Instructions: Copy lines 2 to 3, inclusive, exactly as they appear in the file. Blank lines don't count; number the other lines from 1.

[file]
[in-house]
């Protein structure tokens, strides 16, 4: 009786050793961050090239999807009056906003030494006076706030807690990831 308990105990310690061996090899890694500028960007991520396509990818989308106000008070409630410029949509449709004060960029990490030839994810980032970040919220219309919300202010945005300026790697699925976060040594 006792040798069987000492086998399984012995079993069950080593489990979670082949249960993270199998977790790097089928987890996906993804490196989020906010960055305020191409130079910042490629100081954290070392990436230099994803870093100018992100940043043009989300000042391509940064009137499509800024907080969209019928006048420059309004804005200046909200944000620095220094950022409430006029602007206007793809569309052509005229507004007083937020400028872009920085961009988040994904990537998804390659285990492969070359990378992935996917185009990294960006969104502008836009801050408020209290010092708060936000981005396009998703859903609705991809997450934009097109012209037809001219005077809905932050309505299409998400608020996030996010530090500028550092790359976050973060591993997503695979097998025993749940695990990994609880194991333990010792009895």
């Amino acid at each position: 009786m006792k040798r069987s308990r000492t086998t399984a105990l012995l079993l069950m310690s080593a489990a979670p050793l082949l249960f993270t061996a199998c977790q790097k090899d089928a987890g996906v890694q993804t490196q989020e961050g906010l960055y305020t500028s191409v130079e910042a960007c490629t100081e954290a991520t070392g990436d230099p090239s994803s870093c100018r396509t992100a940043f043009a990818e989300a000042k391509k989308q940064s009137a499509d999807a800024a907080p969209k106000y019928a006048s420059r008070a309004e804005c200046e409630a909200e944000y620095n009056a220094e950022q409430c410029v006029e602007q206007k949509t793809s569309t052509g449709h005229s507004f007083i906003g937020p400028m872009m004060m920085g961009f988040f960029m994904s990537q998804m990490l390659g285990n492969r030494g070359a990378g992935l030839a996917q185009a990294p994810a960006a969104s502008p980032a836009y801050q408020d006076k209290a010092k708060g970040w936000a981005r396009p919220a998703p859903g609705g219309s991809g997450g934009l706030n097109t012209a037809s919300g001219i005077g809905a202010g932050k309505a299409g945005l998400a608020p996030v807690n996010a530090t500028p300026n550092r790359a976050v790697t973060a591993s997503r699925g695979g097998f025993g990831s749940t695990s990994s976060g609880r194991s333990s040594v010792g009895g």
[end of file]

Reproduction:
């Protein structure tokens, strides 16, 4: 009786050793961050090239999807009056906003030494006076706030807690990831 308990105990310690061996090899890694500028960007991520396509990818989308106000008070409630410029949509449709004060960029990490030839994810980032970040919220219309919300202010945005300026790697699925976060040594 006792040798069987000492086998399984012995079993069950080593489990979670082949249960993270199998977790790097089928987890996906993804490196989020906010960055305020191409130079910042490629100081954290070392990436230099994803870093100018992100940043043009989300000042391509940064009137499509800024907080969209019928006048420059309004804005200046909200944000620095220094950022409430006029602007206007793809569309052509005229507004007083937020400028872009920085961009988040994904990537998804390659285990492969070359990378992935996917185009990294960006969104502008836009801050408020209290010092708060936000981005396009998703859903609705991809997450934009097109012209037809001219005077809905932050309505299409998400608020996030996010530090500028550092790359976050973060591993997503695979097998025993749940695990990994609880194991333990010792009895």
């Amino acid at each position: 009786m006792k040798r069987s308990r000492t086998t399984a105990l012995l079993l069950m310690s080593a489990a979670p050793l082949l249960f993270t061996a199998c977790q790097k090899d089928a987890g996906v890694q993804t490196q989020e961050g906010l960055y305020t500028s191409v130079e910042a960007c490629t100081e954290a991520t070392g990436d230099p090239s994803s870093c100018r396509t992100a940043f043009a990818e989300a000042k391509k989308q940064s009137a499509d999807a800024a907080p969209k106000y019928a006048s420059r008070a309004e804005c200046e409630a909200e944000y620095n009056a220094e950022q409430c410029v006029e602007q206007k949509t793809s569309t052509g449709h005229s507004f007083i906003g937020p400028m872009m004060m920085g961009f988040f960029m994904s990537q998804m990490l390659g285990n492969r030494g070359a990378g992935l030839a996917q185009a990294p994810a960006a969104s502008p980032a836009y801050q408020d006076k209290a010092k708060g970040w936000a981005r396009p919220a998703p859903g609705g219309s991809g997450g934009l706030n097109t012209a037809s919300g001219i005077g809905a202010g932050k309505a299409g945005l998400a608020p996030v807690n996010a530090t500028p300026n550092r790359a976050v790697t973060a591993s997503r699925g695979g097998f025993g990831s749940t695990s990994s976060g609880r194991s333990s040594v010792g009895g």